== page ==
Study 2 explored Professional Experts and Experts by Experience opinions about the validity and utility of psychosis subgroups using a Delphi study. A lack of consensus in many areas was found. Further descriptive data identified divergent opinions held by participants.

Study 3 used Grounded Theory to explore the opinions of Experts by Experience. A model of “uncertain knowing” in relation to the causes and explanations of psychosis was proposed. The implications and practical uses of this model are discussed.

This thesis provides a pragmatic, comprehensive and systematic exploration of the validity and utility of the psychosis subgroups. Whilst no conclusive evidence for the psychosis subgroups was found, the Grounded Theory model and methodology used may have practical implications for further investigation and exploration of mental health classification.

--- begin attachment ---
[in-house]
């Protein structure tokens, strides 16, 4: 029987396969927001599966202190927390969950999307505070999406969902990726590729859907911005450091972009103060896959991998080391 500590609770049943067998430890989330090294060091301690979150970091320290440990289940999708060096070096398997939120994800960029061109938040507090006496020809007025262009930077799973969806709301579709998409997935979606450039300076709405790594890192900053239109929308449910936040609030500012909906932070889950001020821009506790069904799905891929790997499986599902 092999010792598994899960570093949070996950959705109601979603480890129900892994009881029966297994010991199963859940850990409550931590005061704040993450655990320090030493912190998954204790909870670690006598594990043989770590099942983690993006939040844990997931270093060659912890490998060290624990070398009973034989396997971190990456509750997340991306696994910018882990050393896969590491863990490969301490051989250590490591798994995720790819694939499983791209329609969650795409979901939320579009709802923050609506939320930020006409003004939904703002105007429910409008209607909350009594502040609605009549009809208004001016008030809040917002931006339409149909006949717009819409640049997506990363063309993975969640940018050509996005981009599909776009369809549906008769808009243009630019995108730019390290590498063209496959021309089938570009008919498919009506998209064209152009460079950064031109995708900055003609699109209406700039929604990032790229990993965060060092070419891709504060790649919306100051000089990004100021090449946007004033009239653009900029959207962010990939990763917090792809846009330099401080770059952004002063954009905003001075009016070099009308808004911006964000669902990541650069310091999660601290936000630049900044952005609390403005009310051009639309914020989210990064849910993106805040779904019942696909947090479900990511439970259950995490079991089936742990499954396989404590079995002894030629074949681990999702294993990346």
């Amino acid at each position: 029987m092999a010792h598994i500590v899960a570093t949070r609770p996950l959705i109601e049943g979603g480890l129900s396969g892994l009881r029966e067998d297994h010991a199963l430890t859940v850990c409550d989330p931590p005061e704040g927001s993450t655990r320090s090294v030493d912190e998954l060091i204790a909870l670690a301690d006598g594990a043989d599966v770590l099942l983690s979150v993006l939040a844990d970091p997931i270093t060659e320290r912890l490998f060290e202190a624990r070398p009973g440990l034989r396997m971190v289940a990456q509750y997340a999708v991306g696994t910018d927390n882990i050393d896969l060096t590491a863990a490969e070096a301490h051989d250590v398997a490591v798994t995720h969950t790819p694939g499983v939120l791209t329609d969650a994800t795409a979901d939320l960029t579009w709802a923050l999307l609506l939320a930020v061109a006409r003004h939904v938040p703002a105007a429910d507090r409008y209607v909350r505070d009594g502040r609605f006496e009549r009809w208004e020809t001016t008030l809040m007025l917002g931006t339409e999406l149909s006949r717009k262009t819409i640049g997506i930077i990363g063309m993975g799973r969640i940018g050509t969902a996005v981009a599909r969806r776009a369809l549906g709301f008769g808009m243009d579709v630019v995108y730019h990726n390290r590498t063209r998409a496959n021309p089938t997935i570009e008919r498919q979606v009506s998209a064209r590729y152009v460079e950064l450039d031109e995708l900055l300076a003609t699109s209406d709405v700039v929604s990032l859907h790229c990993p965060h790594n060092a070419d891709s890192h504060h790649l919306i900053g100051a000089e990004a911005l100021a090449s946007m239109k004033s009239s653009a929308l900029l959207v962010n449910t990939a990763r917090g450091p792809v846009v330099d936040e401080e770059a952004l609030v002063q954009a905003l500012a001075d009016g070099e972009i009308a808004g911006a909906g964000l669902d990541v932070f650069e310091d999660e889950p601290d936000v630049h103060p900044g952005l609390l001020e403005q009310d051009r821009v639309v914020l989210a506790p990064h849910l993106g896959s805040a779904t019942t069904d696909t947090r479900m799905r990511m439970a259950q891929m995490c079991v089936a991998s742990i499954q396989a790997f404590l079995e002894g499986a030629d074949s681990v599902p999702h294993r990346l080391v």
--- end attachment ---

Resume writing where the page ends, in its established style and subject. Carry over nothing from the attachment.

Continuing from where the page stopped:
University of Southampton
Graves, Elizabeth
b2590552-7032-4a1d-a605-7e5e12d608ac
Graves, Elizabeth
b2590552-7032-4a1d-a605-7e5e12d608ac
Kingdon, David
14cdc422-10b4-4b2d-88ec-24fde5f4329b
Kimber, Alan
40ba3a19-bbe3-47b6-9a8d-68ebf4cea774
Stack, Emma L
a6c29a03-e851-4598-a565-6a92bb581e70

Graves, Elizabeth (2018) Investigating the validity and utility of the psychosis subgroups. University of Southampton, Doctoral Thesis, 289pp.

Record type: Thesis (Doctoral)

Abstract